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My Cynical Rantings

Today, I write to inform you that the Black Community is on her death bed, in Mercy Hospital, on the 3rd floor, in the intensive care unit. Don’t be alarmed though...

Lift Every Voice and sing till earth and heaven ring
Ring with the harmonies of liberty
Let our rejoicing rise high as the listening skies
Let it resound loud as the rolling sea

Sing a song, full of the faith that the dark past has taught us
Sing a song, full of the hope that the present has brought us
Facing the rising sum of our new day begun
Let us march on till victory is won

 

(www.youngblackeducated.com) Over a year ago, I decided to start Young, Black, & Educated in an effort to have my voice heard, and to try and give other black people like myself a place for their voices to be heard and shared. It started off as pretty much my rantings about the Black Community and how we need to stick together and fight for our rights. That was in 2010, now we are in 2012 and while I’m still ranting, the direction of my rantings have changed.

Today, I write to inform you that the Black Community is on her death bed, in Mercy Hospital, on the 3rd floor, in the intensive care unit. Don’t be alarmed though, we’ve known about this tragic story for a while now, 300 years to be exact.

Today however, is not a special day for the Black Community, although I can ensure you that today a black man will get locked up. A black boy will be shot and killed for wearing a hoodie. A black girl will be forced by her enslaved subconscious to get on her knees for a man, and find love the only way she knows how, and today a black girl will get pregnant, and 9 months later become a single mother, with a fatherless child.

We know these stories all too well and yet most of us remain silent. We see these things happening to our brothers and sisters, to our mothers and fathers, to our friends and to strangers, and we choose to ignore it while the Black Community rest silently, inhaling and exhaling its last breath, AND NO ONE SAYS A WORD!

Maybe it’s a sign that we all need to gather around and ask God to send us Martin Luther King back, and if not him at least send Malcolm X so the back community can have its leaders back.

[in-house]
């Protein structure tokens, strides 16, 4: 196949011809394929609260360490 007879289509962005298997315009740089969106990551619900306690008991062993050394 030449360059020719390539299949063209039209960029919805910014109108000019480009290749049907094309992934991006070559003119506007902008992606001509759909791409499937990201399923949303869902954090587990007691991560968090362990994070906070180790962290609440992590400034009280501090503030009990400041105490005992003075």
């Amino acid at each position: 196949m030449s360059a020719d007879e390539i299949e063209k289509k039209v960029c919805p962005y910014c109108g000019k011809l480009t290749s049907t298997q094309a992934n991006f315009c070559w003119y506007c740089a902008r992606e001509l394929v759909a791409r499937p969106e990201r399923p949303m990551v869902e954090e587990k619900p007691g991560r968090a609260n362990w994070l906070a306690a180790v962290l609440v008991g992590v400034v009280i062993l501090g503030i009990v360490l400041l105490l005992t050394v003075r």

I’ve been visiting the Black Community for 21 years as she quietly and peacefully sleeps through the intense, boisterous, and lavish musical that keeps denying her liberty and justice for all. Every year however, the Black Community makes a move, or a turn, or a sound, nothing to noticeable, just enough to let the people on stage know that she’s still there.

There was a time when names like Al. Sharpton, and Jessie Jackson meant it was time to unite, galvanize, come together, and be one people. Now those same names, in the same racially charged atmosphere garners responses from, sadly, my generation, like “not these two niggas again”, or “ooh lawd what da talm bout now” or “who is dese old niggas”.  

At the sound of these responses, I am left speechless and confused as to where this ignorance and major disconnect comes from, and when exactly did it occur? I am a part of a generation that I can only assume will be deemed, The Lost Generation.

The lifting of voices was never passed down to us, and if it was, we ignored it along with the marching, because as you can see victory hasn’t been won for the Black Community. Tomorrow, I will walk down the street, walk in to Mercy Hospital’s intensive care unit, and demand that America operates on the Black Community. I’m tired, but I’m going to keep fighting until they start working, and until the Black Community wakes up and can fight for its self. I will be there each and every day fighting. NO ONE WILL STOP ME!

Anthony Ferguson, Jr

www.youngblackeducated.com

This post is contributed by a community member. The views expressed in this blog are those of the author and do not necessarily reflect those of Patch Media Corporation. Everyone is welcome to submit a post to Patch. If you'd like to post a blog, go here to get started.

Stephen Schmidt March 28, 2012 at 05:13 PM
What do you think can be done to improve race relations in Iowa Cit?
Anthony Ferguson, Jr March 28, 2012 at 06:32 PM
I think black people/the black community first needs to come together, but not just for the sake of coming together. We need to actively fight for equality in Iowa City. The problem is "The Lost Generation" doesn't have that same kind of fight as the past generations and that's because racism is so subtle now and they don't know what to look for. This leaves the educated people like you in I at fault because we know the problems and we have the ability to come up with solutions. The people with the power however, and by people with the power I mean White People, don't do enough in this City and I understand why. If you have power...why would you give it up?
Stephen Schmidt March 28, 2012 at 06:50 PM
Well thank you for blogging on the site. I think the more voices we can get added to the dialogue on this issue the better.

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